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After nearly four years on the job, the president of Knoxville College will resign from the top spot on campus this December.

Dr. Horace Judson came to Knoxville College in January 2010 with the tough task of restoring accreditation and to a struggling school with a proud history. Judson came out of retirement to take the position after serving previous presidential stints at Grambling State University and Plattsburgh State University in New York.

"Dr. Judson told us he was making a three-year commitment when he came on board and he has done more than that," said Frank Shanklin, Jr., a member of the school's board of trustees and a 1995 graduate of Knoxville College. "He has done a very good job re-establishing relationships, getting alumni involved, and working on our application for accreditation."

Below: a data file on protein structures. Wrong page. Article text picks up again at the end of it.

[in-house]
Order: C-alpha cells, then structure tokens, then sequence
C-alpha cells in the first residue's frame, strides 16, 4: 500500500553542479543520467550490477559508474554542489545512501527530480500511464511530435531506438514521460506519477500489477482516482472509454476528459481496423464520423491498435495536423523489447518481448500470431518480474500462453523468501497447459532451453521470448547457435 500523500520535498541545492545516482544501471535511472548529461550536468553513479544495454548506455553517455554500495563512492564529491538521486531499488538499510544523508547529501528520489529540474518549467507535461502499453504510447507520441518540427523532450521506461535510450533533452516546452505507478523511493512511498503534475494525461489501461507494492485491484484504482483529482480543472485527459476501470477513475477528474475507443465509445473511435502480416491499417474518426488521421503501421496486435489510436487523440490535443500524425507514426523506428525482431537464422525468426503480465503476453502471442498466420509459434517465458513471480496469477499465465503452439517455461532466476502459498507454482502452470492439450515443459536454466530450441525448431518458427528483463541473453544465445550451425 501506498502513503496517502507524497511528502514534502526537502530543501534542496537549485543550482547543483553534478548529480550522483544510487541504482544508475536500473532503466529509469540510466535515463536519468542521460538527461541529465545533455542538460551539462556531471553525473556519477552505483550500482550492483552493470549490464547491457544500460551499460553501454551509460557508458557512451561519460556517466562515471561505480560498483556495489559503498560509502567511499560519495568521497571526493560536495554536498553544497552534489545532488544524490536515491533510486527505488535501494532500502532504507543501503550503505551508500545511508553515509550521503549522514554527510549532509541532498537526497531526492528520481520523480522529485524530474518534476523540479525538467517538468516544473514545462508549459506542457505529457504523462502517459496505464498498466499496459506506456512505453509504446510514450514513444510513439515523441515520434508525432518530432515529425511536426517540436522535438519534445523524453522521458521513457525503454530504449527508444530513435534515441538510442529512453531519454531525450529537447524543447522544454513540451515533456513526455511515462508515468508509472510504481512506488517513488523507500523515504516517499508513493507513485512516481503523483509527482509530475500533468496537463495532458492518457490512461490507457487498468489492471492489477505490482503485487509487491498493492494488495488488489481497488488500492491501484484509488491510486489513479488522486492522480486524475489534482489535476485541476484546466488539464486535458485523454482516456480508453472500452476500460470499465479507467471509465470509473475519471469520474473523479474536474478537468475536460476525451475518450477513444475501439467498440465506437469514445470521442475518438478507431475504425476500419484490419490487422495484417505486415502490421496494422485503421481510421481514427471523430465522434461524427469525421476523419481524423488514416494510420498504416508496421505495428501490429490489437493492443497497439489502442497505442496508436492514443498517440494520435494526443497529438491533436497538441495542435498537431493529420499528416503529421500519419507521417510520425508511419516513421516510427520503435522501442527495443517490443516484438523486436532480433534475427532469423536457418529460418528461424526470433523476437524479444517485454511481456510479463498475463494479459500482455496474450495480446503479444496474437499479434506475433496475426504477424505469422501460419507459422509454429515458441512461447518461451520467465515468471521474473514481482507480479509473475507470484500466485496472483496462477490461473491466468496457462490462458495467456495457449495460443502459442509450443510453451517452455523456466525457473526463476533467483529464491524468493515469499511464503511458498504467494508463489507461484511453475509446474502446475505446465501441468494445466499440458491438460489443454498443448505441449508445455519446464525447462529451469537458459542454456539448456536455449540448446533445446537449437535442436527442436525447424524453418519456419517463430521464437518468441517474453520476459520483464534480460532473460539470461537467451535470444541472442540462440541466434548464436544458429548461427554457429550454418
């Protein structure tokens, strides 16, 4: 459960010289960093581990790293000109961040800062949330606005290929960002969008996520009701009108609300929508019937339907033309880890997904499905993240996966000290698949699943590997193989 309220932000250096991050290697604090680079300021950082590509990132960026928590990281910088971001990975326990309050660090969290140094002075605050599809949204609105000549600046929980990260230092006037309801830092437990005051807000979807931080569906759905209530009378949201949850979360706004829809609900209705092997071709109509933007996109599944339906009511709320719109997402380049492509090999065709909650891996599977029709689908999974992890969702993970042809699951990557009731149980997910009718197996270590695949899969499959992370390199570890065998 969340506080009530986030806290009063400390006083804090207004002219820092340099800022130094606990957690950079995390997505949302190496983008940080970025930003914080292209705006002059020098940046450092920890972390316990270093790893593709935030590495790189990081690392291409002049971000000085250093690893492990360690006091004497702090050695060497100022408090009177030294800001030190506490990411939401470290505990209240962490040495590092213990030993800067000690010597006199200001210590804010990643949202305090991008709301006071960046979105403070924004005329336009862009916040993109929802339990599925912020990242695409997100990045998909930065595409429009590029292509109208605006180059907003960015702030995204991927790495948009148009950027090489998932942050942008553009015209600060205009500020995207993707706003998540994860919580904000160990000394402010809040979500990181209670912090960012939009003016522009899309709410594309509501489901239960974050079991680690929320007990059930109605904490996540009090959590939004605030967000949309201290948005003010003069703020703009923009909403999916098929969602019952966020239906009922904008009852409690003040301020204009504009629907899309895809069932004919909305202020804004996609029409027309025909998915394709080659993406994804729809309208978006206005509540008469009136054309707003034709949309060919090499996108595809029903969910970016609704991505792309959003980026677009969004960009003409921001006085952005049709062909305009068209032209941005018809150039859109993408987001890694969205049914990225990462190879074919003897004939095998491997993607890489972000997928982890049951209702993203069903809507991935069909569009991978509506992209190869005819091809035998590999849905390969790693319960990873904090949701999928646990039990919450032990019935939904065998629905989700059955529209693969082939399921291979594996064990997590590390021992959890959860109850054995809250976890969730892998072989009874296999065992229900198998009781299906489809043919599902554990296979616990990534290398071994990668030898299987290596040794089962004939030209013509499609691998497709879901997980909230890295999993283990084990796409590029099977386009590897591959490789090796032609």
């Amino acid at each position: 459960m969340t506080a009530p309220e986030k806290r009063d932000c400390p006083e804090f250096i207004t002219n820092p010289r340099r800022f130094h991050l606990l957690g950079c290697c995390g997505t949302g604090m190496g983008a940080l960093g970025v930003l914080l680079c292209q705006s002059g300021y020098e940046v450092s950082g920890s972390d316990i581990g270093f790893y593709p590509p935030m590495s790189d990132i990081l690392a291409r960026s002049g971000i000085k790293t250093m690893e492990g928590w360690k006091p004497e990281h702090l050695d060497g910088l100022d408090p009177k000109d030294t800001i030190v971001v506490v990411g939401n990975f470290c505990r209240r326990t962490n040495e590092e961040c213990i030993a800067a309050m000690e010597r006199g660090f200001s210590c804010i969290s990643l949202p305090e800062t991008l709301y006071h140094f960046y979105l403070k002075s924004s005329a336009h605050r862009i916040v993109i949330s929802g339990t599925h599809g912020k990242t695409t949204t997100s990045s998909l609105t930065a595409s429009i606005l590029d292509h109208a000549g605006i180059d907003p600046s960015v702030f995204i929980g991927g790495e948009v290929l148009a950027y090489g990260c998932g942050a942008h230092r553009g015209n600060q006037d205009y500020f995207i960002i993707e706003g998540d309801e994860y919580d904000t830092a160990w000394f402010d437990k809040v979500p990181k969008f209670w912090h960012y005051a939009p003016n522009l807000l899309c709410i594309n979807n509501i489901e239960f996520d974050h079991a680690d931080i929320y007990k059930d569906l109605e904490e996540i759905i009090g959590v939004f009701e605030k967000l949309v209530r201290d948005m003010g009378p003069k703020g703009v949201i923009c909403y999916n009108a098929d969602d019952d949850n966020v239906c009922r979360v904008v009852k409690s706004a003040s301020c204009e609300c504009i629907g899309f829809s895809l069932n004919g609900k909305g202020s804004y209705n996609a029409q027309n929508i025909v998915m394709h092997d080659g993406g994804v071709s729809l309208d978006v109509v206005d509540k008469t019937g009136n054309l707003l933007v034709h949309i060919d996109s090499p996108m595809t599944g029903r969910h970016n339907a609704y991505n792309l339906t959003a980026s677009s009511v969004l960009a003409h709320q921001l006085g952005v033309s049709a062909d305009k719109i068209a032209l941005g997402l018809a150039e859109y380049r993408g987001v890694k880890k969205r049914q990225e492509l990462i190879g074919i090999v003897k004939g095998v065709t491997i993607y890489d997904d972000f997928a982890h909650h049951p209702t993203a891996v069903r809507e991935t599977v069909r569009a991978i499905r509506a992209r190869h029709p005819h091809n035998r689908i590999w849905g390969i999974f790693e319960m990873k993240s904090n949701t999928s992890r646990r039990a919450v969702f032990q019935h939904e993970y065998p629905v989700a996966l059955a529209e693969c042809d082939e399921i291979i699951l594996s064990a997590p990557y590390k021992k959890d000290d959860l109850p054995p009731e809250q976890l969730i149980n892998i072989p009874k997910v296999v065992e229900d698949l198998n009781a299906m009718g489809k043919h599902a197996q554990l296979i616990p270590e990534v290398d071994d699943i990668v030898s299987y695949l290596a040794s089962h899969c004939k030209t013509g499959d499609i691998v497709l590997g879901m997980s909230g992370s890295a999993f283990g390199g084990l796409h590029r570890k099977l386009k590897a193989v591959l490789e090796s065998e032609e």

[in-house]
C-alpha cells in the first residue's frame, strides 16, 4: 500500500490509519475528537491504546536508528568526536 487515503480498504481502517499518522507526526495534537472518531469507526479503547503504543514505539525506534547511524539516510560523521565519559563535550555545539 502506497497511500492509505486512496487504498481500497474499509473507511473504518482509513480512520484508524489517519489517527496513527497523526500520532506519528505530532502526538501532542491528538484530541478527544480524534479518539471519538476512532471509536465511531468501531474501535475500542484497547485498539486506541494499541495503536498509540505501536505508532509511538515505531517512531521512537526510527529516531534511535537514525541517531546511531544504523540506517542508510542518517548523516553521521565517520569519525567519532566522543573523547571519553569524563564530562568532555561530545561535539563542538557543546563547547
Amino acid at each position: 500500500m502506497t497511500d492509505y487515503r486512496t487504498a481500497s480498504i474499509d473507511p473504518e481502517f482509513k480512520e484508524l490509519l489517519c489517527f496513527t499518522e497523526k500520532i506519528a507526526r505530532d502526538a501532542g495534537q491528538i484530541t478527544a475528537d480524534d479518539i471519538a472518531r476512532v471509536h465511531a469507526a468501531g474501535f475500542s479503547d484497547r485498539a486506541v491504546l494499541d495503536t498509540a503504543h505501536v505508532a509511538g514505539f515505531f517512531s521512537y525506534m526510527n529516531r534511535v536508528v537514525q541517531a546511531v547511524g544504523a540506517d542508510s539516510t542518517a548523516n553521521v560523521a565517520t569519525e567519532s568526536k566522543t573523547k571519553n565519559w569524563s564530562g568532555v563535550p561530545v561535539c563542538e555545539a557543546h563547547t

The school will now turn to a dean at the college, Dr. Evelyn Hallman, to take over as president in January. Judson will remain on campus as president until the end of December to assist Hallman with the transition.

"Dr. Judson came out of retirement to take this job, but I think he wants to retire and be able to spend more time with his family. They live down in Florida and his wife is a graduate of Knoxville College, so they have a lot of devotion to the school," said Shanklin.

Knoxville College saw a steady decline and fell on particularly tough times after it lost accreditation in 1997. Enrollment plummeted, debt ballooned, and many of the large buildings once full of students are now condemned. Only the buildings at the front of the campus still possess the glimmer of a once glorious school that played a leading part in the civil rights movement in East Tennessee.

The summer of 2013 marked exactly 50 years since dozens of restaurants in downtown Knoxville agreed to desegregate. The agreement came after years of concerted efforts by students at Knoxville College who organized peaceful demonstrations at white lunch counters. The students quietly went from store to store for "sit-ins" at several restaurants. They found resistance from some owners who simply removed the stools to give them nowhere to sit, but the demonstrations were never violent. The students utilized a highly-organized and intellectual approach that eventually changed Knoxville for the better forever.

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